Up-front, Ferenc Puskas joined Madrid in 1958 after defecting from communist Hungary. He would play at inside left but frequently moved into the box and was a great goalscorer. Puskas was considered by many as the greatest goalscorer of his generation, with his leadership role almost invaluable to the side.
Unlike Madrid, Barcelona regularly shared that central role with David Villa and Samuel Eto'o, devastatingly brilliant during both Champions League successes. Goals, assists, and leadership, Puskas's form was replicated by this duo during Barcelona's prime period.
Barcelona's early matches under Guardiola saw many flaws in their game and none more so than at Numancia in La Liga. Following the defeat to the Spanish minnows just two games into Pep's tenure, Barcelona fans called for the Spaniard to resign.
Later on that season, the 1-1 draw against Chelsea in the Champions League semi-final proved just why this Barcelona side was so great. The club then won the competition, just one month later against Manchester United in Rome.
A fine display of total football against the Red Devils and the again two years later at Wembley, when arguably they played the finest footballing ever witnessed at the world's most iconic stadium against the same opponents.
In comparison, Real Madrid's iconic side in the 1950's showcased their excellent ability famously against Stade de Reims. But their real test came against AC Milan in 1958 when for the first time in the four-year history of the tournament, Madrid went into a match with the majority expecting the side to lose.
Madrid overcame the test against Milan and further cemented their legacy as European football's most dominant side.
Who had the better coach(es)?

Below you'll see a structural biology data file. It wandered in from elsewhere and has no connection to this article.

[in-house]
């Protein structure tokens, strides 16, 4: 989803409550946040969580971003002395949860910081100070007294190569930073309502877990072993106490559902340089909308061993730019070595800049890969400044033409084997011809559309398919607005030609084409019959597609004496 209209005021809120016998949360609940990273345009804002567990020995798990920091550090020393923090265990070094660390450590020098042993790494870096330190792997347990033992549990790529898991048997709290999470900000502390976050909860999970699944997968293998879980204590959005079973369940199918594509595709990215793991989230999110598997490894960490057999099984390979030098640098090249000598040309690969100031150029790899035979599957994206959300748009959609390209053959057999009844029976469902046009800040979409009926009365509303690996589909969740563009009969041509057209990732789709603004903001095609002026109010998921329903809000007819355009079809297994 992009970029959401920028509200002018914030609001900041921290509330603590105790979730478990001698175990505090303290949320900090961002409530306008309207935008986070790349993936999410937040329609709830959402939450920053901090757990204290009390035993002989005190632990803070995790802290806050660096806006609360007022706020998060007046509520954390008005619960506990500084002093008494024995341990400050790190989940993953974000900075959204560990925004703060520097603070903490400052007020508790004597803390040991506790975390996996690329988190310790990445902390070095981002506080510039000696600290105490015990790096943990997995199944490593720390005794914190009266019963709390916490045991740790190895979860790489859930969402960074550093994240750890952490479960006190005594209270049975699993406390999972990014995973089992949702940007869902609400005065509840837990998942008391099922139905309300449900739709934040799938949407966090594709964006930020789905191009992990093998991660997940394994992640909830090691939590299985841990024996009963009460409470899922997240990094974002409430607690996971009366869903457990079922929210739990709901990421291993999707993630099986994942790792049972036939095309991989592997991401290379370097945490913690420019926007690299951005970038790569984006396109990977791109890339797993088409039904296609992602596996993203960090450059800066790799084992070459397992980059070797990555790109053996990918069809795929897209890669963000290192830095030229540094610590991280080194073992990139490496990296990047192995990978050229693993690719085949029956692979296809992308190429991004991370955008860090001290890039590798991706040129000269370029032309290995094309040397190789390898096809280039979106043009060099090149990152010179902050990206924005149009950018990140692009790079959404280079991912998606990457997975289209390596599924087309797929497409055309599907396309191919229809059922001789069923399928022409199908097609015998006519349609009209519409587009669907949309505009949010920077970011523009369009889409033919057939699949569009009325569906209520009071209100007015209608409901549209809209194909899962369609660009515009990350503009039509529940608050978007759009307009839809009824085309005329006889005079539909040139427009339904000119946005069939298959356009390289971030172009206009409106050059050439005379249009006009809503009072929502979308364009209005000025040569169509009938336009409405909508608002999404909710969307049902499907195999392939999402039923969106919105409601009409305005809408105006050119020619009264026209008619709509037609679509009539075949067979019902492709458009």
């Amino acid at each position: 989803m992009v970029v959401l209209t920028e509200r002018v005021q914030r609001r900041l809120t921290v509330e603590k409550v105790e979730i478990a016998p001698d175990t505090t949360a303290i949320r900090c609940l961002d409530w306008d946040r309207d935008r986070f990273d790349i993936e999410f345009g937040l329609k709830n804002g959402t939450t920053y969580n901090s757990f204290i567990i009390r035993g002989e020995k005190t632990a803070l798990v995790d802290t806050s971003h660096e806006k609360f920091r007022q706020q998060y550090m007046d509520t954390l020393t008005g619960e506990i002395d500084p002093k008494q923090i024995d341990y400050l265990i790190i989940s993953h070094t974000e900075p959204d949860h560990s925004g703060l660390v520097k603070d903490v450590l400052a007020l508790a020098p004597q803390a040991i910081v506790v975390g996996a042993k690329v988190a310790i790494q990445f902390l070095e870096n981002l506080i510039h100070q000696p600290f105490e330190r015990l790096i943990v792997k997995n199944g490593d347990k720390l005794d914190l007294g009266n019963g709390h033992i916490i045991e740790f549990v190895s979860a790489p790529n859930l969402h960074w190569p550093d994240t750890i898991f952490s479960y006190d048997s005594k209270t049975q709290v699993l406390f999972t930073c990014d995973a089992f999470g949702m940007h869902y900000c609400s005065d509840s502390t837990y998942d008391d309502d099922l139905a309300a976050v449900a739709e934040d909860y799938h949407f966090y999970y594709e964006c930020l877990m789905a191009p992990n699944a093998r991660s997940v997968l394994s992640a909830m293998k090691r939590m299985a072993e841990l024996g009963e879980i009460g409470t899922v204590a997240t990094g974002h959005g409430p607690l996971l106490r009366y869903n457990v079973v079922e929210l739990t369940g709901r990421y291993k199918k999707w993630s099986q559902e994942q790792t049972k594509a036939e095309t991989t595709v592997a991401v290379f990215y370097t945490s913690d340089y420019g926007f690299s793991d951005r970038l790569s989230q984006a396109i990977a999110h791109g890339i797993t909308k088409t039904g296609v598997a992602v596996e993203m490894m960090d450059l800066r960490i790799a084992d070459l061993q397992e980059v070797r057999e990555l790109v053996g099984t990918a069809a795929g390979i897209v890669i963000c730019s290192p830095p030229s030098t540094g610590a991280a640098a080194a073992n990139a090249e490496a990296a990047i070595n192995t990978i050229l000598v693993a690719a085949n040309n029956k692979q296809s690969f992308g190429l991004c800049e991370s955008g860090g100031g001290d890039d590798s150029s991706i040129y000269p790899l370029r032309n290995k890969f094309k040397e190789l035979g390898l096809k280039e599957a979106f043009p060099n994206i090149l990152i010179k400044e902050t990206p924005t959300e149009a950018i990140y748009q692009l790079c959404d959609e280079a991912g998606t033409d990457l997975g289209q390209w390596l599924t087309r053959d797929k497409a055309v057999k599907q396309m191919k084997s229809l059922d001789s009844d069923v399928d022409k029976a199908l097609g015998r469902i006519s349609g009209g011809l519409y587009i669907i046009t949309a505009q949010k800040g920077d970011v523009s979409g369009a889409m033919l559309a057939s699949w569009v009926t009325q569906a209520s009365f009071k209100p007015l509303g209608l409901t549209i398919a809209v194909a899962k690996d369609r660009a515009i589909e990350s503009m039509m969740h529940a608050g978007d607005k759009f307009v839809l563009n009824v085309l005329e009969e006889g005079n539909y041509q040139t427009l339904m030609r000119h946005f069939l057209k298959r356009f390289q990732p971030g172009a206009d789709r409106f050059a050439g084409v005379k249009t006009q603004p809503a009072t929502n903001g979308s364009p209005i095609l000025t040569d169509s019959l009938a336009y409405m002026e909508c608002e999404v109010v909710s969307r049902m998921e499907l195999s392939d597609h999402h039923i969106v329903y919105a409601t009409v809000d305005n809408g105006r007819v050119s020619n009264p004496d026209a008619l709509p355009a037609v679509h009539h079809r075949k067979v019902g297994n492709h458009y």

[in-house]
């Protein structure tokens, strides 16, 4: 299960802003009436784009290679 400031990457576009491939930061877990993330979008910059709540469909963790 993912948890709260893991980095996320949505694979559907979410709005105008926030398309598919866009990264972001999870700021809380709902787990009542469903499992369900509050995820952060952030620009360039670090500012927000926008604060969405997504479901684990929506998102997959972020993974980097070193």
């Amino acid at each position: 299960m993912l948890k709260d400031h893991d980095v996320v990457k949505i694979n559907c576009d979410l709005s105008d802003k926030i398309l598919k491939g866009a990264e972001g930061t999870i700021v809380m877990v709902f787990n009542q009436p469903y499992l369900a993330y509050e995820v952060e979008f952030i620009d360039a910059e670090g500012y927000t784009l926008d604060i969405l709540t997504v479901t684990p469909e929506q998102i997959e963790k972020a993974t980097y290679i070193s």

Many consider the attacking front is slightly edged by Real Madrid, however, on the management front that argument may be slightly different. Unlike Barcelona, Madrid regularly changed managers during their successful period.
Firstly, Jose Villalonga was successful, with two La Liga titles and two European Cups, before leaving in 1957. Villalonga remains the youngest coach ever to win European football's biggest prize when he led Madrid to success in 1955.
Following his dismissal in 1957, Nice manager Luis Antonio Carniglia took charge at the Bernabeu and with big shoes to fill, he didn't disappoint. In two years, he won the La Liga title and European Cup to continue Madrid's legacy in the competition.
However, after he left in February 1959, the club went into slight turmoil. Three managers in two months resulted in Miguel Munez taking charge in his first stint at the club before he guided Madrid to another success in 1959. But do they topple Barcelona on this front?
Arguably not. In May 2008 when Pep Guardiola was confirmed as the new Barcelona coach, heads turned all over Europe as the former midfielder and captain had never managed a top-flight football club.
Nonetheless, the appointment would prove to be invaluable as Guardiola orchestrated, not only Barcelona's success during this period, but also revolutionised football.
His style of play and use of players was fundamental to the club's success. Without Pep Guardiola, Futbol Club de Barcelona wouldn't have won the number of accolades they did.
When you compare two clubs with contrasting styles but an equal amount of success, to answer which is the greater side is a big ask.
Did Real Madrid achieve great things in an era easy to dominate? Did Barcelona underachieve or was the competition too intense to dominate? Is Messi better than what Di Stefano ever was, or was Puskas the best centre forward ever seen? The questions are unanswerable, but undoubtedly, they are two of the greatest club sides ever established.